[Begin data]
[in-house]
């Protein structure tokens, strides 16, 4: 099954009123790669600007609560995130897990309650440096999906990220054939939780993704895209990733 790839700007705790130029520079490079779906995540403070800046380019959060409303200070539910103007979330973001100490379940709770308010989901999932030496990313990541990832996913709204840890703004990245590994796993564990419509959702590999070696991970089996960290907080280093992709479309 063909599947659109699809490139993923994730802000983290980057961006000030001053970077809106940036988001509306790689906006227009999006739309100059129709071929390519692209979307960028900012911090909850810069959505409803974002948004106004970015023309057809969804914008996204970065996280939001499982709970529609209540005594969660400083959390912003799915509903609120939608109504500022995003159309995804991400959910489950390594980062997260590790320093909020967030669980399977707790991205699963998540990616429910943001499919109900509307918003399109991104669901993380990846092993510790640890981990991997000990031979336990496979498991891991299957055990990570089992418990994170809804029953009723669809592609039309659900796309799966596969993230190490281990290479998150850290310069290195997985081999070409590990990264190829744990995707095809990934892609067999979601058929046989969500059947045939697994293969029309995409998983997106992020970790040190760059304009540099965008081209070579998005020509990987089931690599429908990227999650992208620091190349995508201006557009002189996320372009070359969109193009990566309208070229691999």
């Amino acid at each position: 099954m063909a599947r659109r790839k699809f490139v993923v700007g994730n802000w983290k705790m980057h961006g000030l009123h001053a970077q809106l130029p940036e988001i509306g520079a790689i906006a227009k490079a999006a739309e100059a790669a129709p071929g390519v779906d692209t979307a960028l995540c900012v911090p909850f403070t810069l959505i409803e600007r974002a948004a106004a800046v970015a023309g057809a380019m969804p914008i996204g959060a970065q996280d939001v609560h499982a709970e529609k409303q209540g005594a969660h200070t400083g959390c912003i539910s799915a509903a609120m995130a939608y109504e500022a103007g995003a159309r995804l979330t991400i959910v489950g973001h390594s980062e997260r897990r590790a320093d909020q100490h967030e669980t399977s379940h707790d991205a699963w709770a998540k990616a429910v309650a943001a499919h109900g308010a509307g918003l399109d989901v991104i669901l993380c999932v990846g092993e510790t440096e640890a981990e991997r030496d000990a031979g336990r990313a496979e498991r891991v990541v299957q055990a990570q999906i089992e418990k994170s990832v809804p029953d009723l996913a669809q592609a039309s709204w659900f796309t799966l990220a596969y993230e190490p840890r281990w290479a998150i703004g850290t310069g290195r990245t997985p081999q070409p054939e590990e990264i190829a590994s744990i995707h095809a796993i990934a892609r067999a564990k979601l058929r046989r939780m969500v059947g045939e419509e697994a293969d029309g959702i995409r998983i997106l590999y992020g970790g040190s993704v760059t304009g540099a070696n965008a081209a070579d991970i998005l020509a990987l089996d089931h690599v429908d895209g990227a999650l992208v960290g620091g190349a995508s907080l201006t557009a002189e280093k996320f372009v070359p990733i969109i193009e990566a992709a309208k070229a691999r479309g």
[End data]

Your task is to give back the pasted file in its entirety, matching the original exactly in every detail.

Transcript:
[in-house]
């Protein structure tokens, strides 16, 4: 099954009123790669600007609560995130897990309650440096999906990220054939939780993704895209990733 790839700007705790130029520079490079779906995540403070800046380019959060409303200070539910103007979330973001100490379940709770308010989901999932030496990313990541990832996913709204840890703004990245590994796993564990419509959702590999070696991970089996960290907080280093992709479309 063909599947659109699809490139993923994730802000983290980057961006000030001053970077809106940036988001509306790689906006227009999006739309100059129709071929390519692209979307960028900012911090909850810069959505409803974002948004106004970015023309057809969804914008996204970065996280939001499982709970529609209540005594969660400083959390912003799915509903609120939608109504500022995003159309995804991400959910489950390594980062997260590790320093909020967030669980399977707790991205699963998540990616429910943001499919109900509307918003399109991104669901993380990846092993510790640890981990991997000990031979336990496979498991891991299957055990990570089992418990994170809804029953009723669809592609039309659900796309799966596969993230190490281990290479998150850290310069290195997985081999070409590990990264190829744990995707095809990934892609067999979601058929046989969500059947045939697994293969029309995409998983997106992020970790040190760059304009540099965008081209070579998005020509990987089931690599429908990227999650992208620091190349995508201006557009002189996320372009070359969109193009990566309208070229691999």
């Amino acid at each position: 099954m063909a599947r659109r790839k699809f490139v993923v700007g994730n802000w983290k705790m980057h961006g000030l009123h001053a970077q809106l130029p940036e988001i509306g520079a790689i906006a227009k490079a999006a739309e100059a790669a129709p071929g390519v779906d692209t979307a960028l995540c900012v911090p909850f403070t810069l959505i409803e600007r974002a948004a106004a800046v970015a023309g057809a380019m969804p914008i996204g959060a970065q996280d939001v609560h499982a709970e529609k409303q209540g005594a969660h200070t400083g959390c912003i539910s799915a509903a609120m995130a939608y109504e500022a103007g995003a159309r995804l979330t991400i959910v489950g973001h390594s980062e997260r897990r590790a320093d909020q100490h967030e669980t399977s379940h707790d991205a699963w709770a998540k990616a429910v309650a943001a499919h109900g308010a509307g918003l399109d989901v991104i669901l993380c999932v990846g092993e510790t440096e640890a981990e991997r030496d000990a031979g336990r990313a496979e498991r891991v990541v299957q055990a990570q999906i089992e418990k994170s990832v809804p029953d009723l996913a669809q592609a039309s709204w659900f796309t799966l990220a596969y993230e190490p840890r281990w290479a998150i703004g850290t310069g290195r990245t997985p081999q070409p054939e590990e990264i190829a590994s744990i995707h095809a796993i990934a892609r067999a564990k979601l058929r046989r939780m969500v059947g045939e419509e697994a293969d029309g959702i995409r998983i997106l590999y992020g970790g040190s993704v760059t304009g540099a070696n965008a081209a070579d991970i998005l020509a990987l089996d089931h690599v429908d895209g990227a999650l992208v960290g620091g190349a995508s907080l201006t557009a002189e280093k996320f372009v070359p990733i969109i193009e990566a992709a309208k070229a691999r479309g």